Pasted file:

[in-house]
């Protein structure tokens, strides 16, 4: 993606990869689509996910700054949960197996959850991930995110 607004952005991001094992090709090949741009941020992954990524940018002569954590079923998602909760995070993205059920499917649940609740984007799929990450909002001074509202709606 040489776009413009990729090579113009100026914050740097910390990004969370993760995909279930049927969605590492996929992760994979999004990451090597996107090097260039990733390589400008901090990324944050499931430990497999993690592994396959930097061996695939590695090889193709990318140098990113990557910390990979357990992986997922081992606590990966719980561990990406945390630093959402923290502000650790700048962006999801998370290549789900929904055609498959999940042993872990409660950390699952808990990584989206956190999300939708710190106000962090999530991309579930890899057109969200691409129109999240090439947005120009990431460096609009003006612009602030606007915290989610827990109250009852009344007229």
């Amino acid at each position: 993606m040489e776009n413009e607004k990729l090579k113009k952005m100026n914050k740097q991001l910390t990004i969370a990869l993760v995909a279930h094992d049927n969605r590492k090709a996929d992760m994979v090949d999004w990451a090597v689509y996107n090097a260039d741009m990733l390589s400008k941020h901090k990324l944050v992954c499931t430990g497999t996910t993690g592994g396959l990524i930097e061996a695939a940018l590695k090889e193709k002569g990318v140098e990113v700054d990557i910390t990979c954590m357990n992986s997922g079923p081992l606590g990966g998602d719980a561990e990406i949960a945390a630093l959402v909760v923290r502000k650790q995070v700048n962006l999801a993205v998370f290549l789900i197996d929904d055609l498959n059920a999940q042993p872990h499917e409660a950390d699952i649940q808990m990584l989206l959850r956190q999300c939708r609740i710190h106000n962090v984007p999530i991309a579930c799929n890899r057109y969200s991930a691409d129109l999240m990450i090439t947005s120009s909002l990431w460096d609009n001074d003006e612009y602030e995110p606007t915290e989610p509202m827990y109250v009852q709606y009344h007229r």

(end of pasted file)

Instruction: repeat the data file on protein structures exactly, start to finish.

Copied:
[in-house]
């Protein structure tokens, strides 16, 4: 993606990869689509996910700054949960197996959850991930995110 607004952005991001094992090709090949741009941020992954990524940018002569954590079923998602909760995070993205059920499917649940609740984007799929990450909002001074509202709606 040489776009413009990729090579113009100026914050740097910390990004969370993760995909279930049927969605590492996929992760994979999004990451090597996107090097260039990733390589400008901090990324944050499931430990497999993690592994396959930097061996695939590695090889193709990318140098990113990557910390990979357990992986997922081992606590990966719980561990990406945390630093959402923290502000650790700048962006999801998370290549789900929904055609498959999940042993872990409660950390699952808990990584989206956190999300939708710190106000962090999530991309579930890899057109969200691409129109999240090439947005120009990431460096609009003006612009602030606007915290989610827990109250009852009344007229």
């Amino acid at each position: 993606m040489e776009n413009e607004k990729l090579k113009k952005m100026n914050k740097q991001l910390t990004i969370a990869l993760v995909a279930h094992d049927n969605r590492k090709a996929d992760m994979v090949d999004w990451a090597v689509y996107n090097a260039d741009m990733l390589s400008k941020h901090k990324l944050v992954c499931t430990g497999t996910t993690g592994g396959l990524i930097e061996a695939a940018l590695k090889e193709k002569g990318v140098e990113v700054d990557i910390t990979c954590m357990n992986s997922g079923p081992l606590g990966g998602d719980a561990e990406i949960a945390a630093l959402v909760v923290r502000k650790q995070v700048n962006l999801a993205v998370f290549l789900i197996d929904d055609l498959n059920a999940q042993p872990h499917e409660a950390d699952i649940q808990m990584l989206l959850r956190q999300c939708r609740i710190h106000n962090v984007p999530i991309a579930c799929n890899r057109y969200s991930a691409d129109l999240m990450i090439t947005s120009s909002l990431w460096d609009n001074d003006e612009y602030e995110p606007t915290e989610p509202m827990y109250v009852q709606y009344h007229r």